Meet the Smiths; and Learn About Their Fundamental Divorce Mistake

Separation and Divorce are rarely what Moms or Dads expect.

Some separations are functional, but dysfunction can ensue, particularly if you make this one fundamental mistake.  You fail to communicate.

If people don’t communicate well when they’re married, it’s unlikely that they will when they are apart.  But the good news is that communication is a skill that can be taught and learned, but it is hard work.

Most people learn to communicate as children, from their parents.  Some people recognize that their communication skills need considerable improvement and work at it.

Most people don’t.

A divorce case study

Every week, we are going to feature a different family, and through their experiences, we will take you through the journey of separation, divorce, mental health and medical health.

This week, we feature the Smiths, who made an all too common and fundamental mistake.

Bill and Linda met in high school, dated in university and were married at 23.  Growing up, both of Linda’s parents worked, came home late, and never helped her with homework.  Dad would drink his beer while Mom spent her time on the phone, talking to all her friends.

Linda often overheard her mom talk about how angry she was with her husband.  But Linda never told a soul.

Conversely, Bill came from a warm and loving home.  Linda loved Bill’s parents but anger about her own Mom and Dad consumed her.

She would show her parents.

Fast forward

Skipping ahead 12 years, Bill and Linda separated, with 2 children.  Bill works full time and Linda works part-time.  Both are quite angry and never fail to let their children know their feelings about each other.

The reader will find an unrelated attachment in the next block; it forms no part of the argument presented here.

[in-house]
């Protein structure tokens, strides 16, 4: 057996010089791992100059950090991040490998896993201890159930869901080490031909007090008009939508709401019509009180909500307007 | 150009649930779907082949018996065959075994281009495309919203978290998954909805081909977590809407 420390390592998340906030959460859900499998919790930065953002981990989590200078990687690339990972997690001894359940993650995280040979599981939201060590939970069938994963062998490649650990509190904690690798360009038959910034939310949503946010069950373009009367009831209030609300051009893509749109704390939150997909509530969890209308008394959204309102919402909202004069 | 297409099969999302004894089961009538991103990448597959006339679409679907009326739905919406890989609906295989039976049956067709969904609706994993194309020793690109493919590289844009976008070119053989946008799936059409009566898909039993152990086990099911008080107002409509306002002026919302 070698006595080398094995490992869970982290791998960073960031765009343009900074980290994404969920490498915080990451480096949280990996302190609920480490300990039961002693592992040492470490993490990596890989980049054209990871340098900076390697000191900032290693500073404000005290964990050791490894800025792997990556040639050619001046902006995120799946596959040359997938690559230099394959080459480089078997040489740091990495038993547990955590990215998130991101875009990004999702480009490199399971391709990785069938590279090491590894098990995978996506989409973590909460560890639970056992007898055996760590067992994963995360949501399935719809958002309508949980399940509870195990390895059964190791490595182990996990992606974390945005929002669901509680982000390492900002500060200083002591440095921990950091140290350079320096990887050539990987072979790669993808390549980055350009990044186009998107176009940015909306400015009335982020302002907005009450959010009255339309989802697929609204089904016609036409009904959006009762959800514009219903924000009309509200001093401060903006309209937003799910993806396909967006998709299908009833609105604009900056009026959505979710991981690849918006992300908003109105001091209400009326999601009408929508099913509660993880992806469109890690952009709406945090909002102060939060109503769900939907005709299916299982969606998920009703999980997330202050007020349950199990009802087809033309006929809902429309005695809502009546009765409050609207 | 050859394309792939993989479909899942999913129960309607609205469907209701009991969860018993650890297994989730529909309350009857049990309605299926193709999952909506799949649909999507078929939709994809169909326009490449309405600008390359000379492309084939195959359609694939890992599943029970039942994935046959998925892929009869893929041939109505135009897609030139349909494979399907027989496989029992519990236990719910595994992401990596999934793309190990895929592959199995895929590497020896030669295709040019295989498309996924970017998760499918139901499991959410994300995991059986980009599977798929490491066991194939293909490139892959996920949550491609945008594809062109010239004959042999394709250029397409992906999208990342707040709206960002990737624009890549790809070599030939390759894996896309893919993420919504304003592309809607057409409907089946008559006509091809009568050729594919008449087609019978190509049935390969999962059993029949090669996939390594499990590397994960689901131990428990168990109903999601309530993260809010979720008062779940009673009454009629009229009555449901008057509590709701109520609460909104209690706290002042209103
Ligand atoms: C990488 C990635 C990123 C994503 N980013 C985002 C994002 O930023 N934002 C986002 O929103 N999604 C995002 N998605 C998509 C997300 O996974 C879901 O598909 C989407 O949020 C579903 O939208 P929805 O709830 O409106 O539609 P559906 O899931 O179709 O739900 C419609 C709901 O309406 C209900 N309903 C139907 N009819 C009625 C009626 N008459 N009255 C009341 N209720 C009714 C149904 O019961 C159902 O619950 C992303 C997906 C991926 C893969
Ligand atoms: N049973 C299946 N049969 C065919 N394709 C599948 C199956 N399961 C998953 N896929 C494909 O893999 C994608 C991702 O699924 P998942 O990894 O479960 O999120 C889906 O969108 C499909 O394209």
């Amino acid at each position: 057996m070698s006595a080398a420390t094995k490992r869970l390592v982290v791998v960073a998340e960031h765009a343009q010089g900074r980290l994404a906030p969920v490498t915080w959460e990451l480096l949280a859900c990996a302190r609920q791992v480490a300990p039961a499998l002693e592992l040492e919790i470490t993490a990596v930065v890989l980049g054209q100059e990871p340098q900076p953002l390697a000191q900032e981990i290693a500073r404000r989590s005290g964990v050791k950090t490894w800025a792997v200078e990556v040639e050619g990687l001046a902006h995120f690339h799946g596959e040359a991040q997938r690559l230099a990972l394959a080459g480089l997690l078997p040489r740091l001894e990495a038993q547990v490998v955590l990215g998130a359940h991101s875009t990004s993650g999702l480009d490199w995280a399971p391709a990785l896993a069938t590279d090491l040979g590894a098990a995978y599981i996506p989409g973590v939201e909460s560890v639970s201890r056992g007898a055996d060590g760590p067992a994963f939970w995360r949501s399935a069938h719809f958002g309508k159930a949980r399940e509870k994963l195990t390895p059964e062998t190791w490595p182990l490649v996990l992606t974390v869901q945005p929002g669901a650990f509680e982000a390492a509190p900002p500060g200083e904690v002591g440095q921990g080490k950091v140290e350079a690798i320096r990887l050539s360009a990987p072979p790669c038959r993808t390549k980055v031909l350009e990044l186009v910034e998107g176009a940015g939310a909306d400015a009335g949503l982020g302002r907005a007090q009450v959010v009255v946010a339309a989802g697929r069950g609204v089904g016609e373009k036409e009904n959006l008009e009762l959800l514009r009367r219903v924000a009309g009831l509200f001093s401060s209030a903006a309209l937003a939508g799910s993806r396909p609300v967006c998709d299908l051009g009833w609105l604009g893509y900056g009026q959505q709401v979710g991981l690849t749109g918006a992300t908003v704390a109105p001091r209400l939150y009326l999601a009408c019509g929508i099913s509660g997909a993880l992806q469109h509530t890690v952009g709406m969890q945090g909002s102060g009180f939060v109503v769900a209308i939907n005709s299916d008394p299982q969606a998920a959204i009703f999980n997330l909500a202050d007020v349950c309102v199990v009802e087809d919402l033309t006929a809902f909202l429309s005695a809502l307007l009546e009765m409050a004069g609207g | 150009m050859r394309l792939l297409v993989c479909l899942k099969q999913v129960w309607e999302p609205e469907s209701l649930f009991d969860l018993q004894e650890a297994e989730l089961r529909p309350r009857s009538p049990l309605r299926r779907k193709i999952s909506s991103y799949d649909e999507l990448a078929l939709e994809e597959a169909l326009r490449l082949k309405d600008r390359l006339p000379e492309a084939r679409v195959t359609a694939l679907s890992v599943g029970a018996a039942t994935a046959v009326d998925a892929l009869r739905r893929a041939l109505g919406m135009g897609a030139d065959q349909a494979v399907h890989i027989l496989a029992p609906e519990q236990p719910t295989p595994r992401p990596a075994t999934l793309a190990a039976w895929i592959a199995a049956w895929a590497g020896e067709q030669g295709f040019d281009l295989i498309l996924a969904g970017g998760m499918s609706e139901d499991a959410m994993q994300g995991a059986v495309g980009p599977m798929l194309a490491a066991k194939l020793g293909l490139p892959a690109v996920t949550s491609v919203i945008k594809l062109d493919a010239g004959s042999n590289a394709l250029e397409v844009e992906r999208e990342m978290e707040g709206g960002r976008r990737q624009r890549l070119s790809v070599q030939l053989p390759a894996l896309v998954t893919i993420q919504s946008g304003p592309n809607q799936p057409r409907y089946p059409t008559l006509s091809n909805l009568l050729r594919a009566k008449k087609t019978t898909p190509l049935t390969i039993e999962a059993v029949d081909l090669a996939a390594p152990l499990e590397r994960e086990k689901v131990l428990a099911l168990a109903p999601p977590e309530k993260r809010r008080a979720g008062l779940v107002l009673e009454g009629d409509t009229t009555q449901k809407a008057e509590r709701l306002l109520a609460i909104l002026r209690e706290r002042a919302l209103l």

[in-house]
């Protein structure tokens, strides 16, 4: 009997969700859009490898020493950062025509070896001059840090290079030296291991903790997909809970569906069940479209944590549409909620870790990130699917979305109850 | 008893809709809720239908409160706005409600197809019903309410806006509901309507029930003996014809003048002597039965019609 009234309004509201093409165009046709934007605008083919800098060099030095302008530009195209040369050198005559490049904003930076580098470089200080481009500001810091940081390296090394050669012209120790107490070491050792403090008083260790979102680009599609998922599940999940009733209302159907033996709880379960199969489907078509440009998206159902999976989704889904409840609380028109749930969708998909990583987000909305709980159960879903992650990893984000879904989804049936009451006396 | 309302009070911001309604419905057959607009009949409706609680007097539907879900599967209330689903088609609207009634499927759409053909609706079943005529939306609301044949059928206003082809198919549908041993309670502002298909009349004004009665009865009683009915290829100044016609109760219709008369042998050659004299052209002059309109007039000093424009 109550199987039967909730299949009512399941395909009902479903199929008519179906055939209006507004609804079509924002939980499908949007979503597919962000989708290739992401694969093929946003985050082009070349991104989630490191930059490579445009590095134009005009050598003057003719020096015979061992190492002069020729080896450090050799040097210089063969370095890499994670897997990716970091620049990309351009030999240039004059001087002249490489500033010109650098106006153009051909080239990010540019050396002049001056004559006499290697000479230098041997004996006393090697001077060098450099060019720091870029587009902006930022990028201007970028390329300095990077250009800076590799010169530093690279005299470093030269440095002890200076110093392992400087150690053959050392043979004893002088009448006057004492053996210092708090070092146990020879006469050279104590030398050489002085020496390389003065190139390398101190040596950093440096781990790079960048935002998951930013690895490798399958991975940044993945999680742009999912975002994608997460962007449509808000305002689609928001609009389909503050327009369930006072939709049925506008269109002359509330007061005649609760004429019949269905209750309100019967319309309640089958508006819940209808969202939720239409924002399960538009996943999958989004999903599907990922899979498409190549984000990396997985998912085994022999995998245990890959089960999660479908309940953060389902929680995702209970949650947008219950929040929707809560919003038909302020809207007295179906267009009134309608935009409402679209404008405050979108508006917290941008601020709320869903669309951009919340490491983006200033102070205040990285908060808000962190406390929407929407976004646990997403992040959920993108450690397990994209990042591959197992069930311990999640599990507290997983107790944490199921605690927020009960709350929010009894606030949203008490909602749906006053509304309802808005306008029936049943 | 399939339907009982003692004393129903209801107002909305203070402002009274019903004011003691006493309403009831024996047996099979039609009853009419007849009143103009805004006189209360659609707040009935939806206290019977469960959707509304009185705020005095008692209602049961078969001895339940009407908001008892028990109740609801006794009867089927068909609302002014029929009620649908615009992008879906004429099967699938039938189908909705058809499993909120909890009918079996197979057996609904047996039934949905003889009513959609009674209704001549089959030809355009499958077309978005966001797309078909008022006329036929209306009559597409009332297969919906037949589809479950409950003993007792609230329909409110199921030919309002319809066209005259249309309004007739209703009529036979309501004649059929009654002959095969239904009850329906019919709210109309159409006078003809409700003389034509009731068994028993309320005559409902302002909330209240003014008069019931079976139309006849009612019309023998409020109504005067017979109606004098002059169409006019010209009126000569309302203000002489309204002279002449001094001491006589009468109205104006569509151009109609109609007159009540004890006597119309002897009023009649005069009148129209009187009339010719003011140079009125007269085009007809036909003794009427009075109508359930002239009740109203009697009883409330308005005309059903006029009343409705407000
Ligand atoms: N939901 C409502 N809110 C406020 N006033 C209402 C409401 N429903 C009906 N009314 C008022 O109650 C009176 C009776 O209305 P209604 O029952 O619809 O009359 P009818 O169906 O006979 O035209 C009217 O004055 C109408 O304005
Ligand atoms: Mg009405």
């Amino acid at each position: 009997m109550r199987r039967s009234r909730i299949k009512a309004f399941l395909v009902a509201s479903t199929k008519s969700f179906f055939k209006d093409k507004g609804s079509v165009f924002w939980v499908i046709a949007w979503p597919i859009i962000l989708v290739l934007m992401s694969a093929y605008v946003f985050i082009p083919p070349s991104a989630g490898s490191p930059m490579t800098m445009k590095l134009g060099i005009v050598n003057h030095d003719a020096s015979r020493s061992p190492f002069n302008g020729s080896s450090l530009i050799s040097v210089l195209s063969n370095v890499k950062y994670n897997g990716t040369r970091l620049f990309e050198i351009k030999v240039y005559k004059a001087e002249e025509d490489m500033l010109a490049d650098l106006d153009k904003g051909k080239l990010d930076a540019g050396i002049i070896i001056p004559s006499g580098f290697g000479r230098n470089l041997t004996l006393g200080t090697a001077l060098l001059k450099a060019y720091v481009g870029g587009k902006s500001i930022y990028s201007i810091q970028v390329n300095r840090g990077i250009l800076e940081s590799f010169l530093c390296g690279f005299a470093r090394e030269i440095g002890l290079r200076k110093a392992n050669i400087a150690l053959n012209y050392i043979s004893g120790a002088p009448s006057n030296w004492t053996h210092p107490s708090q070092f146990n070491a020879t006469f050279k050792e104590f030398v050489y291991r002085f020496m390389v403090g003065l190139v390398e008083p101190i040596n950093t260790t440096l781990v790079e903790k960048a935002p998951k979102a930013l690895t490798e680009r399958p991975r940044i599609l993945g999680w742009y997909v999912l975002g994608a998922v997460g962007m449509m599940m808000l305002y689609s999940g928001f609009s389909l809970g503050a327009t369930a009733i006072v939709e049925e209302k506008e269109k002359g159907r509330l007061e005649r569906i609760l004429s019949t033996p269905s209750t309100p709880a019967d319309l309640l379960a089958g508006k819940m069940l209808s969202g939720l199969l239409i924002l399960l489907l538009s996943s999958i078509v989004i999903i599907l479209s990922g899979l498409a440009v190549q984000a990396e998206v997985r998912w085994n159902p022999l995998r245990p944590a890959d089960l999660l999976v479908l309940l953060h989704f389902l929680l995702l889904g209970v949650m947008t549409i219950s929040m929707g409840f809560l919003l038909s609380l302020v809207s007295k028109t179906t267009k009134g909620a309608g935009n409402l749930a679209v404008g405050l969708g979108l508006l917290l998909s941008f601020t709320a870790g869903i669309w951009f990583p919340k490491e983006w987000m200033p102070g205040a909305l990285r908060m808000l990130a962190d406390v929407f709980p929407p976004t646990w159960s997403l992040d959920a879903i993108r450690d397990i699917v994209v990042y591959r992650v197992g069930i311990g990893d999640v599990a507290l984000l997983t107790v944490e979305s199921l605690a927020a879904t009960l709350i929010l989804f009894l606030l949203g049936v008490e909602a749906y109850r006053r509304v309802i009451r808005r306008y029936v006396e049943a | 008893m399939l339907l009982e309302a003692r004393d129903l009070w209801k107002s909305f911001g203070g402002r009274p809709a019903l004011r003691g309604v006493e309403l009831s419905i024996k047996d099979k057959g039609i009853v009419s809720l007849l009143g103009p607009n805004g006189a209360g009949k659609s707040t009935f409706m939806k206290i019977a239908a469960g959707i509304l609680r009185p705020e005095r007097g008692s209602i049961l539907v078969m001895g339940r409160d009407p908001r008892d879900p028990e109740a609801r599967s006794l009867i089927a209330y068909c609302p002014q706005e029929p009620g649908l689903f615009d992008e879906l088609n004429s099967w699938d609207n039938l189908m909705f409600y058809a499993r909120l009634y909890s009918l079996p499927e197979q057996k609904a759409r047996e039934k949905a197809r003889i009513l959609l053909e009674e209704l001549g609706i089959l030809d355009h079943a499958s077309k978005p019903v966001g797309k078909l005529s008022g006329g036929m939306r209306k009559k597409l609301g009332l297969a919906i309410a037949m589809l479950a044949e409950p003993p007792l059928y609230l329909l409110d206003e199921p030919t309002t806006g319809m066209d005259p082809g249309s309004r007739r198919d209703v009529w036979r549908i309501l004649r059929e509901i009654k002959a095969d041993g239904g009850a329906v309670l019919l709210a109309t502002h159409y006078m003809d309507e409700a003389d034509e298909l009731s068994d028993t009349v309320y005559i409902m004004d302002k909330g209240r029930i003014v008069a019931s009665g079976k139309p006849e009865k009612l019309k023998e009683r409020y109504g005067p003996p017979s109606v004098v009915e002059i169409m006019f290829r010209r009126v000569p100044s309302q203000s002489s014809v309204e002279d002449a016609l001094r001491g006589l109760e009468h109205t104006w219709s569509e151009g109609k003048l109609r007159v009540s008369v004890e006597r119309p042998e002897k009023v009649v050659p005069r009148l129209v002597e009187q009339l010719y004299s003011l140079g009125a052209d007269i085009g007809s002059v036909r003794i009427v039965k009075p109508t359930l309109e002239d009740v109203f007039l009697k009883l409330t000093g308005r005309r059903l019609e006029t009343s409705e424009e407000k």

They yell at the children quite a bit, and their friends avoid them.

Many years ago, Bill and Linda simply stopped communicating with each other.  Bill knew how to share his feelings, but didn’t.  Linda kept her hurt feelings inside because she didn’t know how to let them out.

Now they live on their own, share the children and with the help of a skilled social worker, they are starting to understand how to communicate.  Linda is also seeing a therapist to help heal the wounds from her childhood which she repeated in her marriage.

It’s never too late to learn or improve your communication skills, whether you’re separated, divorced or want to preserve your marriage.  There are local parenting courses, family courses, programs for parents / children and separation courses.  Here are some great resources:

Family Service Toronto

Jewish Family and Child Services

Ontario Society of Psychotherapists

Ontario College of Social Workers and Social Service Workers

Parent Education Network

Yorktown Family Services

Make sure to check back soon to learn more from families like the Smiths!

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